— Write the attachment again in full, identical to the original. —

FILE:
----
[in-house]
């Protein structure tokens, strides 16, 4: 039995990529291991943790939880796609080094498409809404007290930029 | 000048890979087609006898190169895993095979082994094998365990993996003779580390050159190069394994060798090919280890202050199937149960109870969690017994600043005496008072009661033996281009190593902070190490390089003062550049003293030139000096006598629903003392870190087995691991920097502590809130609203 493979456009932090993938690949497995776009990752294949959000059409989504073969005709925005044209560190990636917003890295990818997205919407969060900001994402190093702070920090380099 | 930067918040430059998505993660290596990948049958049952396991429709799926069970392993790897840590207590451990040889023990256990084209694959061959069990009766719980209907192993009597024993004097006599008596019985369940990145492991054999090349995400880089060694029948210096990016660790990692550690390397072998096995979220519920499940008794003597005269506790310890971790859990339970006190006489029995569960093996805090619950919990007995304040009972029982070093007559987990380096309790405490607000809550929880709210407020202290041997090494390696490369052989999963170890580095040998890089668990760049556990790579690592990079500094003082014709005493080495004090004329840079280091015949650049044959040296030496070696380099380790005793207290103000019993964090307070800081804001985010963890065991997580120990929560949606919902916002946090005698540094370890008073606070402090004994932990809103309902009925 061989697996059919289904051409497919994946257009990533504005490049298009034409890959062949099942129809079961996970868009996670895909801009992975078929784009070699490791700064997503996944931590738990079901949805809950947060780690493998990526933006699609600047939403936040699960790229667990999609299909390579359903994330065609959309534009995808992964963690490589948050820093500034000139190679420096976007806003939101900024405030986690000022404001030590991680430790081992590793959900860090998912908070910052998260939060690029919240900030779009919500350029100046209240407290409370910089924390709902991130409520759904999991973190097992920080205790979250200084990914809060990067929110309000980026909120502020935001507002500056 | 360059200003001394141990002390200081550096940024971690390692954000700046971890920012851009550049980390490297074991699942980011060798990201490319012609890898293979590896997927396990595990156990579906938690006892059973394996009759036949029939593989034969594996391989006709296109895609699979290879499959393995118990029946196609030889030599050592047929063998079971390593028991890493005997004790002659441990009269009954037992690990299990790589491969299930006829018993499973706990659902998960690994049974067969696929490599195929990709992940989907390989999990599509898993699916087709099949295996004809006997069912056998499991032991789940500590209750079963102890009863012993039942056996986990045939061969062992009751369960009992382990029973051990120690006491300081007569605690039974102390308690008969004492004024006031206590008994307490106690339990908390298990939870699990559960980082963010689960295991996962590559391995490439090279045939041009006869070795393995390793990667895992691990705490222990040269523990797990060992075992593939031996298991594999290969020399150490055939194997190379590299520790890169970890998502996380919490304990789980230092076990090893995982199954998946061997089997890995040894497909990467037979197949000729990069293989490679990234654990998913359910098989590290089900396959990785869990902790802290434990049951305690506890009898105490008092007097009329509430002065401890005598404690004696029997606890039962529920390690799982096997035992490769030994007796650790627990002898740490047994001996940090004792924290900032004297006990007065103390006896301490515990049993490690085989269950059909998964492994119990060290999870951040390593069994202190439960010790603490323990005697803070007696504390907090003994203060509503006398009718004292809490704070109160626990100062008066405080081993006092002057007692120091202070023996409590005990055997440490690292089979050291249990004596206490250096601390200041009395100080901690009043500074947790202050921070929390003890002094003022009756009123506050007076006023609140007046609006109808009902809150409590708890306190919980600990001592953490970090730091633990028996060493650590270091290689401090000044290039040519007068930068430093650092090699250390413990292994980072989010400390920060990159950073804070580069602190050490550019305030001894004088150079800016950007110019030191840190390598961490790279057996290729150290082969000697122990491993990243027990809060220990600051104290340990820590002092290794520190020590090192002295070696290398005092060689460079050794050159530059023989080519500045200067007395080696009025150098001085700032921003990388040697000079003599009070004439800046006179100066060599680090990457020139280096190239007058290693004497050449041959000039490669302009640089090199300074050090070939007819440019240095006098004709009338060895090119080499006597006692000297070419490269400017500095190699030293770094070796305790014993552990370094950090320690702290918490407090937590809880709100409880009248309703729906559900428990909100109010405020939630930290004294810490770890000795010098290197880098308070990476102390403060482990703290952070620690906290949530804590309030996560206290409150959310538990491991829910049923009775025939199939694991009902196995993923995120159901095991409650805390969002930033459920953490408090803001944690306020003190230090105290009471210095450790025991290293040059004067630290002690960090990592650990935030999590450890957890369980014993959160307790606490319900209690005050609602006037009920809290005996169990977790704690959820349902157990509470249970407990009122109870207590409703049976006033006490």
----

[in-house]
């Protein structure tokens, strides 16, 4: 039995990529291991943790939880796609080094498409809404007290930029 | 000048890979087609006898190169895993095979082994094998365990993996003779580390050159190069394994060798090919280890202050199937149960109870969690017994600043005496008072009661033996281009190593902070190490390089003062550049003293030139000096006598629903003392870190087995691991920097502590809130609203 493979456009932090993938690949497995776009990752294949959000059409989504073969005709925005044209560190990636917003890295990818997205919407969060900001994402190093702070920090380099 | 930067918040430059998505993660290596990948049958049952396991429709799926069970392993790897840590207590451990040889023990256990084209694959061959069990009766719980209907192993009597024993004097006599008596019985369940990145492991054999090349995400880089060694029948210096990016660790990692550690390397072998096995979220519920499940008794003597005269506790310890971790859990339970006190006489029995569960093996805090619950919990007995304040009972029982070093007559987990380096309790405490607000809550929880709210407020202290041997090494390696490369052989999963170890580095040998890089668990760049556990790579690592990079500094003082014709005493080495004090004329840079280091015949650049044959040296030496070696380099380790005793207290103000019993964090307070800081804001985010963890065991997580120990929560949606919902916002946090005698540094370890008073606070402090004994932990809103309902009925 061989697996059919289904051409497919994946257009990533504005490049298009034409890959062949099942129809079961996970868009996670895909801009992975078929784009070699490791700064997503996944931590738990079901949805809950947060780690493998990526933006699609600047939403936040699960790229667990999609299909390579359903994330065609959309534009995808992964963690490589948050820093500034000139190679420096976007806003939101900024405030986690000022404001030590991680430790081992590793959900860090998912908070910052998260939060690029919240900030779009919500350029100046209240407290409370910089924390709902991130409520759904999991973190097992920080205790979250200084990914809060990067929110309000980026909120502020935001507002500056 | 360059200003001394141990002390200081550096940024971690390692954000700046971890920012851009550049980390490297074991699942980011060798990201490319012609890898293979590896997927396990595990156990579906938690006892059973394996009759036949029939593989034969594996391989006709296109895609699979290879499959393995118990029946196609030889030599050592047929063998079971390593028991890493005997004790002659441990009269009954037992690990299990790589491969299930006829018993499973706990659902998960690994049974067969696929490599195929990709992940989907390989999990599509898993699916087709099949295996004809006997069912056998499991032991789940500590209750079963102890009863012993039942056996986990045939061969062992009751369960009992382990029973051990120690006491300081007569605690039974102390308690008969004492004024006031206590008994307490106690339990908390298990939870699990559960980082963010689960295991996962590559391995490439090279045939041009006869070795393995390793990667895992691990705490222990040269523990797990060992075992593939031996298991594999290969020399150490055939194997190379590299520790890169970890998502996380919490304990789980230092076990090893995982199954998946061997089997890995040894497909990467037979197949000729990069293989490679990234654990998913359910098989590290089900396959990785869990902790802290434990049951305690506890009898105490008092007097009329509430002065401890005598404690004696029997606890039962529920390690799982096997035992490769030994007796650790627990002898740490047994001996940090004792924290900032004297006990007065103390006896301490515990049993490690085989269950059909998964492994119990060290999870951040390593069994202190439960010790603490323990005697803070007696504390907090003994203060509503006398009718004292809490704070109160626990100062008066405080081993006092002057007692120091202070023996409590005990055997440490690292089979050291249990004596206490250096601390200041009395100080901690009043500074947790202050921070929390003890002094003022009756009123506050007076006023609140007046609006109808009902809150409590708890306190919980600990001592953490970090730091633990028996060493650590270091290689401090000044290039040519007068930068430093650092090699250390413990292994980072989010400390920060990159950073804070580069602190050490550019305030001894004088150079800016950007110019030191840190390598961490790279057996290729150290082969000697122990491993990243027990809060220990600051104290340990820590002092290794520190020590090192002295070696290398005092060689460079050794050159530059023989080519500045200067007395080696009025150098001085700032921003990388040697000079003599009070004439800046006179100066060599680090990457020139280096190239007058290693004497050449041959000039490669302009640089090199300074050090070939007819440019240095006098004709009338060895090119080499006597006692000297070419490269400017500095190699030293770094070796305790014993552990370094950090320690702290918490407090937590809880709100409880009248309703729906559900428990909100109010405020939630930290004294810490770890000795010098290197880098308070990476102390403060482990703290952070620690906290949530804590309030996560206290409150959310538990491991829910049923009775025939199939694991009902196995993923995120159901095991409650805390969002930033459920953490408090803001944690306020003190230090105290009471210095450790025991290293040059004067630290002690960090990592650990935030999590450890957890369980014993959160307790606490319900209690005050609602006037009920809290005996169990977790704690959820349902157990509470249970407990009122109870207590409703049976006033006490």